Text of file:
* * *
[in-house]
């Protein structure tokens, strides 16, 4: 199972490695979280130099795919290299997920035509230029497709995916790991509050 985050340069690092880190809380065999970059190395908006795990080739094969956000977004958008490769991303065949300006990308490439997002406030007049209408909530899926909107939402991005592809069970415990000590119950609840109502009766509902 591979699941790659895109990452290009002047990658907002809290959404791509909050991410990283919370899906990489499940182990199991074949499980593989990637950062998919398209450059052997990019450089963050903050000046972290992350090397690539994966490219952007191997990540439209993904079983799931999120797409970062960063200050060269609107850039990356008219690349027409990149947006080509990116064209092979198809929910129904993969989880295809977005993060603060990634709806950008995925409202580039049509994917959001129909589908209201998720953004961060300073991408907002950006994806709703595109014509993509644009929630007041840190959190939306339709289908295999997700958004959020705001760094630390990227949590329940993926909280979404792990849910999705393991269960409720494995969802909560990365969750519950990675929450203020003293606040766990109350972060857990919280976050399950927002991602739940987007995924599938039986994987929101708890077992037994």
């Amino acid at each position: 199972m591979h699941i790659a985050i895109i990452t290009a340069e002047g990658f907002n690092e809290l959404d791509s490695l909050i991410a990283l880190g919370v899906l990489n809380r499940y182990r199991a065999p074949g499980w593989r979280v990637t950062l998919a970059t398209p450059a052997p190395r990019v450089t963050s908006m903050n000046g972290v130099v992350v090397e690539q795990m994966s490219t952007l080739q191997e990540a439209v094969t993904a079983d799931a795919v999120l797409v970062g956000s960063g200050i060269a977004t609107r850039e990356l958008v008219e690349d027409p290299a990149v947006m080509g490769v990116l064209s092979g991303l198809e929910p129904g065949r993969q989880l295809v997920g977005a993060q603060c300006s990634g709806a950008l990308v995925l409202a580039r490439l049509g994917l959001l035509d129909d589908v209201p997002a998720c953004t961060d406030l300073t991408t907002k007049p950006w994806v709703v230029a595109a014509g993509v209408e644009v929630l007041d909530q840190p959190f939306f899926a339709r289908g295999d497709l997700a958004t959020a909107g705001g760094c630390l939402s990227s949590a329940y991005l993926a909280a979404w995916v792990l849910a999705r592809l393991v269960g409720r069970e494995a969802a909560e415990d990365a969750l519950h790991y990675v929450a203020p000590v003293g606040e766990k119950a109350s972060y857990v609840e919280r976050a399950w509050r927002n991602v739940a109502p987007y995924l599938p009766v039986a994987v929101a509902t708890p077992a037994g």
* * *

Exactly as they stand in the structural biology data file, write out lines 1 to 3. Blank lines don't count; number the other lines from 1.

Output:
[in-house]
């Protein structure tokens, strides 16, 4: 199972490695979280130099795919290299997920035509230029497709995916790991509050 985050340069690092880190809380065999970059190395908006795990080739094969956000977004958008490769991303065949300006990308490439997002406030007049209408909530899926909107939402991005592809069970415990000590119950609840109502009766509902 591979699941790659895109990452290009002047990658907002809290959404791509909050991410990283919370899906990489499940182990199991074949499980593989990637950062998919398209450059052997990019450089963050903050000046972290992350090397690539994966490219952007191997990540439209993904079983799931999120797409970062960063200050060269609107850039990356008219690349027409990149947006080509990116064209092979198809929910129904993969989880295809977005993060603060990634709806950008995925409202580039049509994917959001129909589908209201998720953004961060300073991408907002950006994806709703595109014509993509644009929630007041840190959190939306339709289908295999997700958004959020705001760094630390990227949590329940993926909280979404792990849910999705393991269960409720494995969802909560990365969750519950990675929450203020003293606040766990109350972060857990919280976050399950927002991602739940987007995924599938039986994987929101708890077992037994």
């Amino acid at each position: 199972m591979h699941i790659a985050i895109i990452t290009a340069e002047g990658f907002n690092e809290l959404d791509s490695l909050i991410a990283l880190g919370v899906l990489n809380r499940y182990r199991a065999p074949g499980w593989r979280v990637t950062l998919a970059t398209p450059a052997p190395r990019v450089t963050s908006m903050n000046g972290v130099v992350v090397e690539q795990m994966s490219t952007l080739q191997e990540a439209v094969t993904a079983d799931a795919v999120l797409v970062g956000s960063g200050i060269a977004t609107r850039e990356l958008v008219e690349d027409p290299a990149v947006m080509g490769v990116l064209s092979g991303l198809e929910p129904g065949r993969q989880l295809v997920g977005a993060q603060c300006s990634g709806a950008l990308v995925l409202a580039r490439l049509g994917l959001l035509d129909d589908v209201p997002a998720c953004t961060d406030l300073t991408t907002k007049p950006w994806v709703v230029a595109a014509g993509v209408e644009v929630l007041d909530q840190p959190f939306f899926a339709r289908g295999d497709l997700a958004t959020a909107g705001g760094c630390l939402s990227s949590a329940y991005l993926a909280a979404w995916v792990l849910a999705r592809l393991v269960g409720r069970e494995a969802a909560e415990d990365a969750l519950h790991y990675v929450a203020p000590v003293g606040e766990k119950a109350s972060y857990v609840e919280r976050a399950w509050r927002n991602v739940a109502p987007y995924l599938p009766v039986a994987v929101a509902t708890p077992a037994g």